IP and BREXIT: The facts

The UK government has given further reassurances to business that EU intellectual property rights will continue to be protected in the UK after Brexit.

On 12 July 2018 the UK government published a White Paper on the future relationship between the United Kingdom and the European Union, setting out an important vision for elements of the future relationship between the UK and EU on IP.

Find all the information and updates on Brexit and IP on the UK IP Office's website here and share with them your views on the topic.

CEIPI-ICTSD: IP and digital trade in the age of AI and big data

The Center for International Intellectual Property Studies (CEIPI) in collaboration with the International Centre for Trade and Sustainable Development (ICTSD) has published the fifth issue of the CEIPI-ICTSD publications series on Global Perspectives and Challenges for the IP System.

This publication series provides high-quality academic and policy-oriented papers dealing with topics that are of global relevance due to their normative pre-eminence, economic relevance and socio-economic impact.

This fifth issue is dedicated to intellectual property and digital trade in the age of artificial intelligence and big data, and is divided into:

  • From digital trade to commercialisation and management of IP.
  • Regulating and using big data in the digital world.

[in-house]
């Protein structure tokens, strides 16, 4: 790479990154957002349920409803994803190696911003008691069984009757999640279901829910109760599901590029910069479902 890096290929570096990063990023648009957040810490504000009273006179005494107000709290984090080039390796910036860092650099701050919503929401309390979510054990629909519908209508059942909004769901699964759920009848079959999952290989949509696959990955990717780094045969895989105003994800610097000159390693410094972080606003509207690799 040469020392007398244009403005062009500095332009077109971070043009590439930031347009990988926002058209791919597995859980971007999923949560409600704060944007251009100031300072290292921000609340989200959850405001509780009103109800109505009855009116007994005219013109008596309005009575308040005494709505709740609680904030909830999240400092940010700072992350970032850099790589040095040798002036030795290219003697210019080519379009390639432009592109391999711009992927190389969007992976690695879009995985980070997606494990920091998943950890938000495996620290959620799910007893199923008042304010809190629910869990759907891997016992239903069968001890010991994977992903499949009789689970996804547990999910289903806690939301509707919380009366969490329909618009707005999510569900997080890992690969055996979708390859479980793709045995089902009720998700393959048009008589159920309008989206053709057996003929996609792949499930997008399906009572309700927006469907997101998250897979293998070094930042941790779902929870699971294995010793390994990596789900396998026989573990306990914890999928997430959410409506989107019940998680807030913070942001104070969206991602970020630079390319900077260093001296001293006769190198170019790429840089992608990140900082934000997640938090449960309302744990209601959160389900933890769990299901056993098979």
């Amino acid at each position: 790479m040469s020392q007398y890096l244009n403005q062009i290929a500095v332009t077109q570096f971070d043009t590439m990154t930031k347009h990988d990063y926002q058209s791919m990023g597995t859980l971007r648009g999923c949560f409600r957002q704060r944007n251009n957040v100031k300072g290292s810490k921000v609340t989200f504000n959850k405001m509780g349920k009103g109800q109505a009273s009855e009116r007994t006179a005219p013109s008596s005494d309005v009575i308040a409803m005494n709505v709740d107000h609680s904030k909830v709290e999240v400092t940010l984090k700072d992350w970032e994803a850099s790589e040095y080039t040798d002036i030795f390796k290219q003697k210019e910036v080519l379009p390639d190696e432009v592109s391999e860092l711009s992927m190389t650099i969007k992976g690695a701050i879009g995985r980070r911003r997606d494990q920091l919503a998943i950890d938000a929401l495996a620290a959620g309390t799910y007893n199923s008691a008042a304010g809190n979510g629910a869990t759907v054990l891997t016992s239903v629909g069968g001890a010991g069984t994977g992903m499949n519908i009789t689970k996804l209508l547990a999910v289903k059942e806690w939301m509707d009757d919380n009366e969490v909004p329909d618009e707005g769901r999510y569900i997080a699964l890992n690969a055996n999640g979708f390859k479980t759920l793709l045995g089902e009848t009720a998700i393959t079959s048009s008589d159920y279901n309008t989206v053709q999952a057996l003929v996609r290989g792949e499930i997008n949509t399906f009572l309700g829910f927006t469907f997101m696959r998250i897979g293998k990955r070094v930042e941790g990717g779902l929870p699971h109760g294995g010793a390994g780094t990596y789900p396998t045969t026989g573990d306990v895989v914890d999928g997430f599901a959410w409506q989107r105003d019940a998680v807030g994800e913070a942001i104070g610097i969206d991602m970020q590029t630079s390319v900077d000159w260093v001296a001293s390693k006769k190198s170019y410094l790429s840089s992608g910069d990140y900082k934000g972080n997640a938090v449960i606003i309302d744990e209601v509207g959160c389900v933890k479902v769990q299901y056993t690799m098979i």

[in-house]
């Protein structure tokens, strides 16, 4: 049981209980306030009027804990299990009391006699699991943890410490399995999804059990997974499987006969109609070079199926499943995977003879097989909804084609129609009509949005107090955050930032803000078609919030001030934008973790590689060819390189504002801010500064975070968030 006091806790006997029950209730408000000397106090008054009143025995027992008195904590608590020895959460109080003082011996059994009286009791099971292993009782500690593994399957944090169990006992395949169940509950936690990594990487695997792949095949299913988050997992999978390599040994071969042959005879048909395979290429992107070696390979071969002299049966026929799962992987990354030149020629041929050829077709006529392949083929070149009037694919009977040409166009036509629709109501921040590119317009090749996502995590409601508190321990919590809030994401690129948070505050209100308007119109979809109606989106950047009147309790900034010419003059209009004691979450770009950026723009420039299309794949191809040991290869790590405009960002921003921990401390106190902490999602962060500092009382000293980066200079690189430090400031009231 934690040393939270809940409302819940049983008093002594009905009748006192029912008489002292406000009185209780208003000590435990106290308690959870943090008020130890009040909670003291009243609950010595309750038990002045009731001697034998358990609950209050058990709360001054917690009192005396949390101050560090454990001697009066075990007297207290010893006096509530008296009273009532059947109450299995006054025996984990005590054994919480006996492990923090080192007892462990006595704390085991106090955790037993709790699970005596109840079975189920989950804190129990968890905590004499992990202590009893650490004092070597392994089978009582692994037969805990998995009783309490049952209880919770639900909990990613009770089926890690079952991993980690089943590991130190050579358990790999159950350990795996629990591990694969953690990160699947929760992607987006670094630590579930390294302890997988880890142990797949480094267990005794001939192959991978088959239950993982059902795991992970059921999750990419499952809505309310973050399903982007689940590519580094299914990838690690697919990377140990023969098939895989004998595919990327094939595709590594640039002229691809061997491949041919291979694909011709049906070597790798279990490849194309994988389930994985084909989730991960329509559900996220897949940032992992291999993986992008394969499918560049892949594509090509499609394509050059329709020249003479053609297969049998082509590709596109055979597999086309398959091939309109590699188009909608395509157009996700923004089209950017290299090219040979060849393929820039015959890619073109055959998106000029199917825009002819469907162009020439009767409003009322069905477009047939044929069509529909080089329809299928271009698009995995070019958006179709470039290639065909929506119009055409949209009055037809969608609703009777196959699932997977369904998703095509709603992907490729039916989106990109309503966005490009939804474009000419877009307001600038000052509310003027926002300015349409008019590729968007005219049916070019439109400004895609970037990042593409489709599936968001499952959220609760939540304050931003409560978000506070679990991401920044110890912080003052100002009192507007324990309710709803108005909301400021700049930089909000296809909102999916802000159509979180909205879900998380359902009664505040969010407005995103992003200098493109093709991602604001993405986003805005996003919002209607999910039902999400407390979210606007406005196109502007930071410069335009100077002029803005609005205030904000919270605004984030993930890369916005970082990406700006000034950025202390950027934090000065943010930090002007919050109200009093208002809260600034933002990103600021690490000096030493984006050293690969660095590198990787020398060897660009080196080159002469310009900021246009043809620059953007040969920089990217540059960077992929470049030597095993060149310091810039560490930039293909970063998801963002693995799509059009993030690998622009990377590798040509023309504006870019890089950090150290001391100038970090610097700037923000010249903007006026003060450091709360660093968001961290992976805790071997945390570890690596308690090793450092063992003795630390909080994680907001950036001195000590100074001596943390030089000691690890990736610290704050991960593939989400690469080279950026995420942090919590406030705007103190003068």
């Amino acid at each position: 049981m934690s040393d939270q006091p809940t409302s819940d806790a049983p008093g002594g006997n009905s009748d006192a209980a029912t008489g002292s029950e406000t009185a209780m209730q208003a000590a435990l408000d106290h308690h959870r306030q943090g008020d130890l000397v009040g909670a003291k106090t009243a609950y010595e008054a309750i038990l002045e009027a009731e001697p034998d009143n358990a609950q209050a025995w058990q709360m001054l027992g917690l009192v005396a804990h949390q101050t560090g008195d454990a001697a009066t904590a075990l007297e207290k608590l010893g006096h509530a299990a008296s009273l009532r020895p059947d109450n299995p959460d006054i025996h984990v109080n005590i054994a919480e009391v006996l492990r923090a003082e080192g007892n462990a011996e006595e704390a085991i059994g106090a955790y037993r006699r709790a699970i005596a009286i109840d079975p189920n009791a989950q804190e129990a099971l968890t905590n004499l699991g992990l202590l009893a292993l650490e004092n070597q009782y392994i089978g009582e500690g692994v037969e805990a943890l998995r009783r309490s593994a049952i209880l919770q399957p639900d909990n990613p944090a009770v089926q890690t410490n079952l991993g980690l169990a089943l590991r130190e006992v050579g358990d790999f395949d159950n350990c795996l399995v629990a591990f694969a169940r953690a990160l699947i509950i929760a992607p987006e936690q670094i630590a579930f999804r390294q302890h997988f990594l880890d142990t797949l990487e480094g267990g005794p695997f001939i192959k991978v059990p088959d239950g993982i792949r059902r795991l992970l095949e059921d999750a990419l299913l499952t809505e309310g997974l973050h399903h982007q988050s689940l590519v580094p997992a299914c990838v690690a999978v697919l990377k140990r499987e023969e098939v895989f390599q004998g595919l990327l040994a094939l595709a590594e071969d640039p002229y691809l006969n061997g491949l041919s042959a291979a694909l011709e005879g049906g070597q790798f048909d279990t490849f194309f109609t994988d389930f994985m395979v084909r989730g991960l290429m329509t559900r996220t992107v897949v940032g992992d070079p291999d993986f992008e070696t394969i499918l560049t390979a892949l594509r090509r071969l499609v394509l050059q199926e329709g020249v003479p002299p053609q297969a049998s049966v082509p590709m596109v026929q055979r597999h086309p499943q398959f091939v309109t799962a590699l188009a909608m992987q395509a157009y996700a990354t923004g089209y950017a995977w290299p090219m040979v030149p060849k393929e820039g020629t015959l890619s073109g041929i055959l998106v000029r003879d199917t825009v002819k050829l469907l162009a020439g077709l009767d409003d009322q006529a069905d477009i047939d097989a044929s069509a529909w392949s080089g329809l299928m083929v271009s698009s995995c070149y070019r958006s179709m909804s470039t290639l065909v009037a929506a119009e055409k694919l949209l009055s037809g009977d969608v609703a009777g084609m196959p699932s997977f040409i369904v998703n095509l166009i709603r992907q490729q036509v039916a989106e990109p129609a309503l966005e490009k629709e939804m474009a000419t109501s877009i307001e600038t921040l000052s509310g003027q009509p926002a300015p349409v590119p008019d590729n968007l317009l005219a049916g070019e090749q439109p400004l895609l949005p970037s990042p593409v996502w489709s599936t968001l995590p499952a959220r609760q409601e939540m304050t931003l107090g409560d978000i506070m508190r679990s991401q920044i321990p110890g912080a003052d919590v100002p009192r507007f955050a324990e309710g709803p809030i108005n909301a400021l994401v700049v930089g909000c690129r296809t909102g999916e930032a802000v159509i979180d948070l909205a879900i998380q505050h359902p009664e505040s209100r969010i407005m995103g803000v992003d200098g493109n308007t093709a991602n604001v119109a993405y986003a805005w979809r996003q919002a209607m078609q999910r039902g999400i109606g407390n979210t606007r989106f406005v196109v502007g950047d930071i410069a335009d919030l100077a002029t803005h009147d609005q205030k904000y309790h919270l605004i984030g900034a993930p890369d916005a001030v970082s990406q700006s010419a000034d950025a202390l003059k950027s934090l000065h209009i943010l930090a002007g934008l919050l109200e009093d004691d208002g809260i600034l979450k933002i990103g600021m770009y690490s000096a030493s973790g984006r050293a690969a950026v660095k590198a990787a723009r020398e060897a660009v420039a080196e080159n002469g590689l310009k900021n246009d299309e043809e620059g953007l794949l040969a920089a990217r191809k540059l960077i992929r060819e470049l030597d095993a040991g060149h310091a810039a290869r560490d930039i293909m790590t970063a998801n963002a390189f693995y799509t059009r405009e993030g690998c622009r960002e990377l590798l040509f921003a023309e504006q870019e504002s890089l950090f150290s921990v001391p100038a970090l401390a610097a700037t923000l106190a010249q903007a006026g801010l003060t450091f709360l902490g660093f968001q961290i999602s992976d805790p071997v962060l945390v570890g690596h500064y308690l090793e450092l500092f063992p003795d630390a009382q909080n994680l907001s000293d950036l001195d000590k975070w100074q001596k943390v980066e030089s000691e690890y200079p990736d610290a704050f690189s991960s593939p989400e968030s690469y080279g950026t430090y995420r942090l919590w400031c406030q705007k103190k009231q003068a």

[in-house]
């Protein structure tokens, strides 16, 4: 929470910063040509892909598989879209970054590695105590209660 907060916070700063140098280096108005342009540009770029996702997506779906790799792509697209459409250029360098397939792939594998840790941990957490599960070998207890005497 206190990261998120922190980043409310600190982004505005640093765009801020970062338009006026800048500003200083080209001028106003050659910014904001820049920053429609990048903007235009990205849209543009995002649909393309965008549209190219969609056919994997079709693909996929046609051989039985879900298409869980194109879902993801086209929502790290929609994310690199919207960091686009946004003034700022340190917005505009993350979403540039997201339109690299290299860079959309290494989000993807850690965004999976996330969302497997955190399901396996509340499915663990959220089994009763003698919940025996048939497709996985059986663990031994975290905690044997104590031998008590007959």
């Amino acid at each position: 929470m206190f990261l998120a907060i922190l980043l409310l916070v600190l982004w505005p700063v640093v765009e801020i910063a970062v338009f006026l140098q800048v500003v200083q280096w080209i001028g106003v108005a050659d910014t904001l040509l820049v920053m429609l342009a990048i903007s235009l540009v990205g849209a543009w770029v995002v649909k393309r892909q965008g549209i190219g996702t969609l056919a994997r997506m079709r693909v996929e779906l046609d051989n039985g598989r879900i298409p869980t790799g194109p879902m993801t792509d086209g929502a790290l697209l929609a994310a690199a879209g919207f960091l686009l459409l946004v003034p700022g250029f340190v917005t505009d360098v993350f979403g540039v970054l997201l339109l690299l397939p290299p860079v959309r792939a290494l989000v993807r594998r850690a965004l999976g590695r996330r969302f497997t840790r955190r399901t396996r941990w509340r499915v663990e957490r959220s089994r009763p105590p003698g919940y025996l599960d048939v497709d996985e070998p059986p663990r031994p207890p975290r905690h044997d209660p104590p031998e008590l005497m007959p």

Find further information and download the publication on CEIPI's website here.

European IPR Helpdesk Bulletin Issue (30)

This Bulletin issue is dedicated to IP infringement and enforcement focusing on common IP infringements and the enforcement actions that are available to stop them.

WIPO introduces the topic of IP enforcement in the international context by building respect for IP. EUIPO speaks about the third edition of the Enforcement Database Forum and the upcoming IP Enforcement Portal, while Barbara Weizsäcker, Secretary General at EEIA and EMECA, develops the topic of IP protection at trade fairs and exhibitions through an infringement case which occurred at a German international exhibition.

In this issue we have interviewed a financial news website that explains to us how it was accused of filing its EUTM in bad faith. EPO tells us about the future of patent litigation in Europe with an article on the Unified Patent Court, and 4iP Council describes how to protect your IP rights from wilful infringement.

In addition, Aktion Plagiarius e.V. provides us with an interview on counterfeiting practices and its Plagiarius Prizes.

As per usual, the Bulletin reports information about the European IPR Helpdesk’s past and future events together with the latest updates from our Helpline service, as well as a brand-new IP infringement and enforcement quiz and our usual patent quiz.

Comment this article on our Linkedin group

Consultation: EUIPO and the fight against infringement of IPRs

The European Commission has launched a consultation to collect the views of citizens and stakeholders on whether Regulation 386/2012 entrusting the EU Intellectual Property Office with new tasks has met its objective of facilitating and supporting the activities of national authorities, the private sector and EU institutions in the fight against infringements of intellectual property rights, in particular counterfeiting and piracy.